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I had no idea you could buy a new cassette deck.

Discussion in 'Audio Hardware' started by Ilusndweller, Apr 7, 2021.

  1. Synthfreek

    Synthfreek Drum machines are not inherently evil.

    Elaborate please.
     
  2. Man at C&A

    Man at C&A Forum Resident

    Location:
    England
    At a time cassettes are becoming popular again, there's never been so few quality blank tapes available new, especially after Maxell seem to have discomfort them, or at least are making very significantly less of them. A shame.
     
  3. Classic Car Guy

    Classic Car Guy "catch me if you can..."

    Location:
    Northwest, USA
    There are still a few making them today. National Audio Company (NAC) is been around since the 70's. All their cassettes are Made in the USA from media all the way to the jacket. This is their late 2020 model in hi fidelity. They are coming out with type II anytime now. I been using their tapes on high fidelity for decades. Still sounds great! Plus there are more even in Europe.
     
    Hardcore, Bruno Primas and jusbe like this.
  4. vwestlife

    vwestlife Forum Resident

    Location:
    New Jersey, USA
    The mechanism and heads are fine. It's the motor, flywheel, and belts that are lackluster in modern cassette decks. I recently worked on a Sherwood cassette deck from the late '80s that used the typical Tanashin boombox mechanism, but bolted two flywheels together back to back (!) and used thicker belts to improve its speed stability. Something like that could easily be done today. And over on TapeHeads, Pacific Stereo is selling motors that are compatible with the Mabuchi design used by all modern cassette equipment, but claim "extremely high quality" performance. I'd like to try retrofitting one into a cheap deck to see how much it improves the wow & flutter.

    And for those comparing it to a Nakamichi DR-2... if a deck that cost $750 back in 1992, and thus over $1400 today with inflation, doesn't majority outperform a deck that costs $499 new today, then something is seriously wrong with it!
     
    Hardcore and rcsrich like this.
  5. Classic Car Guy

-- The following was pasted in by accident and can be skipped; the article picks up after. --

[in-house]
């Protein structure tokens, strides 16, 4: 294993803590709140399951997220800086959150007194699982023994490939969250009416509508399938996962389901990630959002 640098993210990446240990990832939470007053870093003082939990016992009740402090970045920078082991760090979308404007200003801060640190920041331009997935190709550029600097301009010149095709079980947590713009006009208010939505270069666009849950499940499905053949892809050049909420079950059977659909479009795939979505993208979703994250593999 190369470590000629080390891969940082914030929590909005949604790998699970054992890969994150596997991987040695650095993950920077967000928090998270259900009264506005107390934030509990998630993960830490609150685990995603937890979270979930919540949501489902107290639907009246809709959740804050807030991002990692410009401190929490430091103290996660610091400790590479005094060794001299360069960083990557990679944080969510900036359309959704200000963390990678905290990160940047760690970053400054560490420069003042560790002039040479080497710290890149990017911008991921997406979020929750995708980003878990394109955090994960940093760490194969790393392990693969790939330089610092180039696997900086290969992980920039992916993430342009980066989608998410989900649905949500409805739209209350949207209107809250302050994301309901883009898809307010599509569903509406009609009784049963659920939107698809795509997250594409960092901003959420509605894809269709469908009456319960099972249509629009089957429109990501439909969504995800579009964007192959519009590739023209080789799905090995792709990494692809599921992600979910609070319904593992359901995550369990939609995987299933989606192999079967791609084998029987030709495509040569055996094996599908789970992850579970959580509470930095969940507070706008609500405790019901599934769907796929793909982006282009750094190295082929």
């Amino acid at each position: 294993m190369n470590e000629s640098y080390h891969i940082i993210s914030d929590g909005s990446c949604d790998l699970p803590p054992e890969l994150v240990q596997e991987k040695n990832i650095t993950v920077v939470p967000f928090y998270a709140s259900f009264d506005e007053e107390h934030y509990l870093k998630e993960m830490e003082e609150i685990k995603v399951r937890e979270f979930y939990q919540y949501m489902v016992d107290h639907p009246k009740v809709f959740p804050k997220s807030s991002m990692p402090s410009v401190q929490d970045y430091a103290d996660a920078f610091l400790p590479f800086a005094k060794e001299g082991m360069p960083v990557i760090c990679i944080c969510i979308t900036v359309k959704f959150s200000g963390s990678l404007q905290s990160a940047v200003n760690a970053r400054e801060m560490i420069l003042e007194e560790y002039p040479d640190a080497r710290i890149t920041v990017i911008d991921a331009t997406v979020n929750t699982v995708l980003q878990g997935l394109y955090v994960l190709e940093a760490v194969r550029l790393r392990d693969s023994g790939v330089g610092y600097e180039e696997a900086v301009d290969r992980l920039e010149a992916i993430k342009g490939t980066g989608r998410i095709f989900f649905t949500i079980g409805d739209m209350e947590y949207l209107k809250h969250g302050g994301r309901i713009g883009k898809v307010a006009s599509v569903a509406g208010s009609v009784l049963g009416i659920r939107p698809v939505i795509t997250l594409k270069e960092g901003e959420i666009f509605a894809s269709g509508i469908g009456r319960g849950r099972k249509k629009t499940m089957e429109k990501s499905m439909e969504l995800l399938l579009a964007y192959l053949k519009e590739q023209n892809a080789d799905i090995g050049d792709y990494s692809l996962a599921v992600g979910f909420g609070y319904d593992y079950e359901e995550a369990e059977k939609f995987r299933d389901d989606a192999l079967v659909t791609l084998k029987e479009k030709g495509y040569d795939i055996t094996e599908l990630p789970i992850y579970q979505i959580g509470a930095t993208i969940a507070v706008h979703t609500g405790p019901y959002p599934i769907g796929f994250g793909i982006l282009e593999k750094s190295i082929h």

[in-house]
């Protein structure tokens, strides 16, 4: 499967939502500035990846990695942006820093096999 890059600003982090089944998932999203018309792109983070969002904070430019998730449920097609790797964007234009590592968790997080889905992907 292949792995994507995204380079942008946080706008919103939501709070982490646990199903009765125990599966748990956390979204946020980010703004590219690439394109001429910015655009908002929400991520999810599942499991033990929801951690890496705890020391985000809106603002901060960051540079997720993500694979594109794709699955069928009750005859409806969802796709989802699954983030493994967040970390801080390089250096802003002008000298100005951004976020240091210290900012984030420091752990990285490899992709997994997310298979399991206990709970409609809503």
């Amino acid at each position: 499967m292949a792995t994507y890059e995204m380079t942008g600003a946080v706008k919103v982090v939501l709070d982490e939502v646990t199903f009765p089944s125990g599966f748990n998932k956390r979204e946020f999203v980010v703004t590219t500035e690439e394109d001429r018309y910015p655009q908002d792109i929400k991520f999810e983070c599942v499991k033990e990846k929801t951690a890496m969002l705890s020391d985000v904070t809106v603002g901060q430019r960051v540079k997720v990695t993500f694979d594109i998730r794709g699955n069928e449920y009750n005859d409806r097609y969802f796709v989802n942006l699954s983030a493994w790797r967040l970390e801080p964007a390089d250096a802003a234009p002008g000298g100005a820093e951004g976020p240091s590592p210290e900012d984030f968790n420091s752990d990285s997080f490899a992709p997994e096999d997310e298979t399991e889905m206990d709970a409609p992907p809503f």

Classic Car Guy "catch me if you can..."

    Location:
    Northwest, USA
    I have a Tascam 102 that I use as one of my recorders only. But I have to be really extra careful with using the right cassette tapes. TDK, Maxell, NAC and a few other cassette tape makers are exceptions. I can easily get dropouts or noticeable wow and flutter if the tape has a even a slight drag during playback or recording which is really evidently on playbacks. Not like when I record in the vintage decks especially on the BX-300, The old pioneer CT-F high end models,, even lower and some JVC. They have a super large flywheel and big motors. I lot of people doesn't like that motor because they can be noisy at low-volume. Well to me there is always a pros and cons to a good deck unless your using probably a dragon or upper class (which I never owned one).
    Anyways going back to the Tascam.. If the recording is successful, just being honest, I am very surprise to hear the playback results especially on a nakamichi deck or most 20-20khz japanese decks.
     
    Last edited: Apr 8, 2021
  6. CDV

    CDV Forum Resident

    I would not use inflation as an excuse for the high price of the modern Tascam deck. Electronics usually only gets cheaper and more powerful.

    The first Walkman TPS-L2 was sold in the U.S. for about $200 in 1980. Following the inflation logic, a comparably equipped walkman should be priced at $500 in 2010 or more than $600 in 2021. Yet, the last walkman sold in the U.S. was sold for $30 in 2010, it was much smaller than the TPS-L2, had built-in radio with digital tuner and worked for 35 hours from one AA cell.
     
    Last edited: Apr 8, 2021
  7. vwestlife

    vwestlife Forum Resident

    Location:
    New Jersey, USA
    But cassette decks are largely mechanical, not electronic. A typical mechanism can have anywhere from around 50 to over 100 parts.

    [​IMG]
     
  8. CDV

    CDV Forum Resident

    This does not negate the fact that historically prices on AV equipment have been falling down while features and performance improved. The electronic parts are not seen because ICs have replaced hundreds and thousands of discrete components.
     
    Last edited: Apr 9, 2021
  9. vwestlife

    vwestlife Forum Resident

    Location:
    New Jersey, USA
    A new Technics SL-1200 turntable cost $549 in 2001. Even accounting for inflation ($815 in today's money), that's less than half the cost of its modern equivalent ($1599).
     
  10. CDV

    CDV Forum Resident

    So Panasonic is gouging the price just as Tascam for its "iconic" turntable. If people still buy it, why not. Although in terms of technical sophistication this price is even less justified than the Tascam's.
     

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